On the eve of the best night of his life, winning an Academy Award, Jonathan Bello thinks back to his one great love, David Star.
Flipping back the pages of time, Jonathan recalls his handsome, muscular, and charismatic college roommate. Since Jonathan was a freshman and David a senior in the Theatre Department, David took Jonathan under his wing and molded him, not only as an actor but as a lover. With every wonderful new adventure, David left his joyful mark on anyone with whom they came in contact, but Jonathan soon uncovered David’s dark past, leading to a shocking event. Undaunted, Jonathan celebrates the captivating man who will always hold a special place in his heart.
A Dreamspinner Press Bittersweet Dreams title: It's an unfortunate truth: love doesn't always conquer all. Regardless of its strength, sometimes fate intervenes, tragedy strikes, or forces conspire against it. These stories of romance do not offer a traditional happy ending, but the strong and enduring love will still touch your heart and maybe move you to tears.
So, let's set the scene. I don't have many talents, reading pretty quickly is one of them (although the amount of books I read is more likely to be attributed my willingness to forgo the housework in my never ending search for book related happiness, than any actual speed reading skills) but I digress, my one other talent is catching the bouquet at weddings.
No, seriously, it is. I mean, being an old married bird meself these days, I don't actually get to show off this talent any more (determination is essential to this talent)*, but I do possess it. It's quite a thing really, seeing as about the only other thing I can catch is a cold... until it came to claiming the book reviews in the clubhouse.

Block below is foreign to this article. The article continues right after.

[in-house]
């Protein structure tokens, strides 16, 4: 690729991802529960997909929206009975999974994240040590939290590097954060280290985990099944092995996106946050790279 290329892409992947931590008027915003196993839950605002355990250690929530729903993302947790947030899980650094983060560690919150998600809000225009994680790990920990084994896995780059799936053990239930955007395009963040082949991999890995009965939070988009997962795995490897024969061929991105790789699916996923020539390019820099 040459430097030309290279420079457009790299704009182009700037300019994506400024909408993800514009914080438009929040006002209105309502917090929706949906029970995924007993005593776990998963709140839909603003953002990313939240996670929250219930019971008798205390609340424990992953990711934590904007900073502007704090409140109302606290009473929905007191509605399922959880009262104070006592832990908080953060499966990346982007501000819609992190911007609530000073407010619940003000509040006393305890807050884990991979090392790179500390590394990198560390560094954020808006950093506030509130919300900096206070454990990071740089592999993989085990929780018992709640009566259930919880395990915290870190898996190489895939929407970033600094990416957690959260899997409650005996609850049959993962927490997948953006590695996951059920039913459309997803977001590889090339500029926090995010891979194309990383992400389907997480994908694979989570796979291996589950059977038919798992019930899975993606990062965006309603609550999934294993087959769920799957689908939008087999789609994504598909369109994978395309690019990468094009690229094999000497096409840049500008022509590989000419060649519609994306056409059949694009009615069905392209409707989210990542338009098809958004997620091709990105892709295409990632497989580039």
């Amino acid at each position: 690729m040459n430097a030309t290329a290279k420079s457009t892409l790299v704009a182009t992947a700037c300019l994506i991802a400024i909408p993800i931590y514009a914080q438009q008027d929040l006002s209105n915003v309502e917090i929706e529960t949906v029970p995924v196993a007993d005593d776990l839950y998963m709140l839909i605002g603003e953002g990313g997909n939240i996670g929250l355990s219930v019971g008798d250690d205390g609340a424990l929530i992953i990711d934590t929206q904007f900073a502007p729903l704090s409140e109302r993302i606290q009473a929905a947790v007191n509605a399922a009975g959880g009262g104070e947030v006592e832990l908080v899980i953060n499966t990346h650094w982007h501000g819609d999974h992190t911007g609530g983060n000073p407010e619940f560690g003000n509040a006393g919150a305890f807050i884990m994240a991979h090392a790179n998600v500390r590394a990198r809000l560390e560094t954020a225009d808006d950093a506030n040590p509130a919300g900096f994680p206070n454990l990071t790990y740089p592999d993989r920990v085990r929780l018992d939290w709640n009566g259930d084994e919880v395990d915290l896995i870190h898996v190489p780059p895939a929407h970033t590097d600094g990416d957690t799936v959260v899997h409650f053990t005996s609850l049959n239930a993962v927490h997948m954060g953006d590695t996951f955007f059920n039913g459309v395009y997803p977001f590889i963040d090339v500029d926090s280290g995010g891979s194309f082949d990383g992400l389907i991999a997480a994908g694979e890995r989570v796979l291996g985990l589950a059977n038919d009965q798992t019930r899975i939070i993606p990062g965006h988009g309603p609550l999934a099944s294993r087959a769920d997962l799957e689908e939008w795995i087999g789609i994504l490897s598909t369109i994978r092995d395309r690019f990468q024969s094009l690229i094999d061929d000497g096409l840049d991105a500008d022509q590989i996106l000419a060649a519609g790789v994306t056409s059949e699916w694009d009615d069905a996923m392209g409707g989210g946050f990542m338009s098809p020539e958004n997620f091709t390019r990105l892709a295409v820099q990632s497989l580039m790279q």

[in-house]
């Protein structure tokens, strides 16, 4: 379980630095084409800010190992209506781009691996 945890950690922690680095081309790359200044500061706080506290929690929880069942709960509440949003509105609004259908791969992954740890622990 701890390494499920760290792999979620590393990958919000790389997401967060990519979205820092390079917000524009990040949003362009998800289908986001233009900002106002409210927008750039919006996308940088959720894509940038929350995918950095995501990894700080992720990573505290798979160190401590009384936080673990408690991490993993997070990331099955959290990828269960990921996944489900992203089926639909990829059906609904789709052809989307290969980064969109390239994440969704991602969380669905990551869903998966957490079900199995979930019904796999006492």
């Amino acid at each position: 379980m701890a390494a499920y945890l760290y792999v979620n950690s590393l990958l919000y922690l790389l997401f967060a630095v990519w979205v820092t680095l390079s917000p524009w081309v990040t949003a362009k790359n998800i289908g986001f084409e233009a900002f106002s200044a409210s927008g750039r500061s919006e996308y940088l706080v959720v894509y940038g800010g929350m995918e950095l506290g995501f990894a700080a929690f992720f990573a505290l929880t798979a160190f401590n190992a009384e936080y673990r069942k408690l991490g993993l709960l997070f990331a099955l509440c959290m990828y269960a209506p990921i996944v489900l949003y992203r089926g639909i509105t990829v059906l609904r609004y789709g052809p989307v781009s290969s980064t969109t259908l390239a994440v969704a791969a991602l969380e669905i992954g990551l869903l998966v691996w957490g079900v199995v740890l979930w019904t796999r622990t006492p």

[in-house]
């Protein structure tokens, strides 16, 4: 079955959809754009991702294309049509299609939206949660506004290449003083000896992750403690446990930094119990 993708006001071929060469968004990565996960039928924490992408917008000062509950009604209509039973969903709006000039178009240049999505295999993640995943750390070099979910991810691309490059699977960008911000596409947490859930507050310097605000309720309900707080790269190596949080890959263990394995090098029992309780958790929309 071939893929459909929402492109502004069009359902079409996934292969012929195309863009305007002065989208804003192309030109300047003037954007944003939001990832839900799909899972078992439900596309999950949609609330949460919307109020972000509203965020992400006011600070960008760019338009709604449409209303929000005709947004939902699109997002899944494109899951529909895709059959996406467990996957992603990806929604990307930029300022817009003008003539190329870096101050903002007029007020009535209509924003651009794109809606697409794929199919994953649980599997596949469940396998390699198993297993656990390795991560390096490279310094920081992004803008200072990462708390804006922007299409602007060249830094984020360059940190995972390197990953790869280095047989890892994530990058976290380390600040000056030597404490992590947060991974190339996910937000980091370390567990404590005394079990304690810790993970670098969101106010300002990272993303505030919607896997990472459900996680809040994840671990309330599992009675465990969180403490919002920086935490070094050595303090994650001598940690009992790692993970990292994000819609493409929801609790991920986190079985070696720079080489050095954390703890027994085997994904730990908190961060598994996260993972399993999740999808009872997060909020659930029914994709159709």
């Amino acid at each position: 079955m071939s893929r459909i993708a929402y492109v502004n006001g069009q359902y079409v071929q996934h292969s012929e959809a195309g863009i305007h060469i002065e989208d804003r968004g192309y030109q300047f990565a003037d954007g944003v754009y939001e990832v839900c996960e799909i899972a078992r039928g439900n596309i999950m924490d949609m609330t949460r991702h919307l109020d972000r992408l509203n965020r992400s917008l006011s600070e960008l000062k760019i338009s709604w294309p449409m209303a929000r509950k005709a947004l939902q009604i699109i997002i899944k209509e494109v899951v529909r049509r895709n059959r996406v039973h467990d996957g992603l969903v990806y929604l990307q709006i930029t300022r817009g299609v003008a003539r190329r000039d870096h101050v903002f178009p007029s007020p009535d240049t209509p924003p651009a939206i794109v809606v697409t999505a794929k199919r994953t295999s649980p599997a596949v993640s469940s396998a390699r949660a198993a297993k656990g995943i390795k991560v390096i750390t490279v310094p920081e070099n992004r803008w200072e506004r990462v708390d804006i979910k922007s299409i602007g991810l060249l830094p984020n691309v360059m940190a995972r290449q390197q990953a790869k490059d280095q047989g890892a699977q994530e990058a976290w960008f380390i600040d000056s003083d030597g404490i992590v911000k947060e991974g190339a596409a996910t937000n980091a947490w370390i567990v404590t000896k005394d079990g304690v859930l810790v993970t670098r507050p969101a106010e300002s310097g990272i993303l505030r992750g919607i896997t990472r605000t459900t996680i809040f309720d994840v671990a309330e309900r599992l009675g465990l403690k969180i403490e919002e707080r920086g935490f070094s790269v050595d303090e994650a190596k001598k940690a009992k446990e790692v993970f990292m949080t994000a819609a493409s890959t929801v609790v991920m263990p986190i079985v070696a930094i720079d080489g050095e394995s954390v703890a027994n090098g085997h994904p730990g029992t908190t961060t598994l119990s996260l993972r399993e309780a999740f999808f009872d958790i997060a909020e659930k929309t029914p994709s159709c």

Now, I try and be polite and wait (I'm British, it's in my DNA) before claiming books I want to review, but every now and then that old bridal-bouquet catching skill comes to the fore and I claim the heck out of a review before the other Unis get a look in. When a request from Joe Cosentino came in, polite Lori took a hike and I jumped in feet first, metaphorically pushing the other Unis out of the way until that
bouquet review book was in my hands. Bingo Stingo!
Then I read the blurb.
I know, I know. I should read the blurb first. I remember to occasionally, but too often an author or a cover will often catch my eye, and I forget about finding out what the book is about and just go I want, I want, I want. No probs here though, Bob, because the blurb sounded good...
...all the way up to the phrase;
A Dreamspinner Press Bittersweet Dreams title: It's an unfortunate truth: love doesn't always conquer all. Regardless of its strength, sometimes fate intervenes, tragedy strikes, or forces conspire against it. These stories of romance do not offer a traditional happy ending, but the strong and enduring love will still touch your heart and maybe move you to tears.No traditional HEA. Eeeeeeeeeeek. Did I need to buy Superdrug out of tissues? Ensure my mascara was waterproof? I mean, I do read angsty, sad books - and I usually love them - but most of the time I don't know going in that they are angsty because of my failure to read blurbs. So, knowing this was bittersweet from the start may have set off a mini panic.
Ha! Foolish me. I really should not have worried, because this author tickled my funny bone again.
Jonathan, on receiving his academy award, thinks back to the days when he was at college. He remembers his roommate - his first great love - and we take the journey with him through those heady days of young, infatuate love. And what a journey it is.